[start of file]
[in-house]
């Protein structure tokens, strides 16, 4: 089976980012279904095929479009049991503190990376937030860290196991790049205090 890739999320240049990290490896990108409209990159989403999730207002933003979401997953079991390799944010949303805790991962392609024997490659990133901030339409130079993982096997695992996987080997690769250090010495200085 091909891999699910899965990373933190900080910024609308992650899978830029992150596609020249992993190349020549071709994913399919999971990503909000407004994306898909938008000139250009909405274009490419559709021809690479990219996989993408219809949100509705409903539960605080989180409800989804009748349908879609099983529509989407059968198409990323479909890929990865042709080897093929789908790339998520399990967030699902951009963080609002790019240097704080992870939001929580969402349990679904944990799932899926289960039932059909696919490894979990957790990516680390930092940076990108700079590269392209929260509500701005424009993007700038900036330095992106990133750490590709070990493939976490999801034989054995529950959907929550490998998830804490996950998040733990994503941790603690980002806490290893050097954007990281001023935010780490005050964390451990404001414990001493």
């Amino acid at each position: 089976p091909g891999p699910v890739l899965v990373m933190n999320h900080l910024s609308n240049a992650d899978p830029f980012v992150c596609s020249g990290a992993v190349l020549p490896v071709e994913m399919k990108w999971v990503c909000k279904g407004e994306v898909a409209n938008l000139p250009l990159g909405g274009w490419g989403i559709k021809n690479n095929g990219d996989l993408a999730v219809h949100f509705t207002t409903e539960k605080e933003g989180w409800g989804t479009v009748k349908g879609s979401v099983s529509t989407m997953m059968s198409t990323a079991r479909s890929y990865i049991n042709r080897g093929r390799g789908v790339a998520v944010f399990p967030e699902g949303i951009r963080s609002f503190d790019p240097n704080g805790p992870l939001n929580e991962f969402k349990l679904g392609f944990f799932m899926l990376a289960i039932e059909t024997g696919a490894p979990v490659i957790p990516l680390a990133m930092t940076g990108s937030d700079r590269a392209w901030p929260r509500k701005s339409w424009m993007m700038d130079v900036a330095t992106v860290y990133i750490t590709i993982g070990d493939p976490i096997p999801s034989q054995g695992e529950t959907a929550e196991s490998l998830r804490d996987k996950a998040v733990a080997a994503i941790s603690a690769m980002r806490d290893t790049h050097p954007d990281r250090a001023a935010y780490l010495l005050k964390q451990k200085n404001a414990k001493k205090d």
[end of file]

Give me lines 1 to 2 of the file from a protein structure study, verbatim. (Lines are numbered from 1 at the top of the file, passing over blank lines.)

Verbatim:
[in-house]
């Protein structure tokens, strides 16, 4: 089976980012279904095929479009049991503190990376937030860290196991790049205090 890739999320240049990290490896990108409209990159989403999730207002933003979401997953079991390799944010949303805790991962392609024997490659990133901030339409130079993982096997695992996987080997690769250090010495200085 091909891999699910899965990373933190900080910024609308992650899978830029992150596609020249992993190349020549071709994913399919999971990503909000407004994306898909938008000139250009909405274009490419559709021809690479990219996989993408219809949100509705409903539960605080989180409800989804009748349908879609099983529509989407059968198409990323479909890929990865042709080897093929789908790339998520399990967030699902951009963080609002790019240097704080992870939001929580969402349990679904944990799932899926289960039932059909696919490894979990957790990516680390930092940076990108700079590269392209929260509500701005424009993007700038900036330095992106990133750490590709070990493939976490999801034989054995529950959907929550490998998830804490996950998040733990994503941790603690980002806490290893050097954007990281001023935010780490005050964390451990404001414990001493």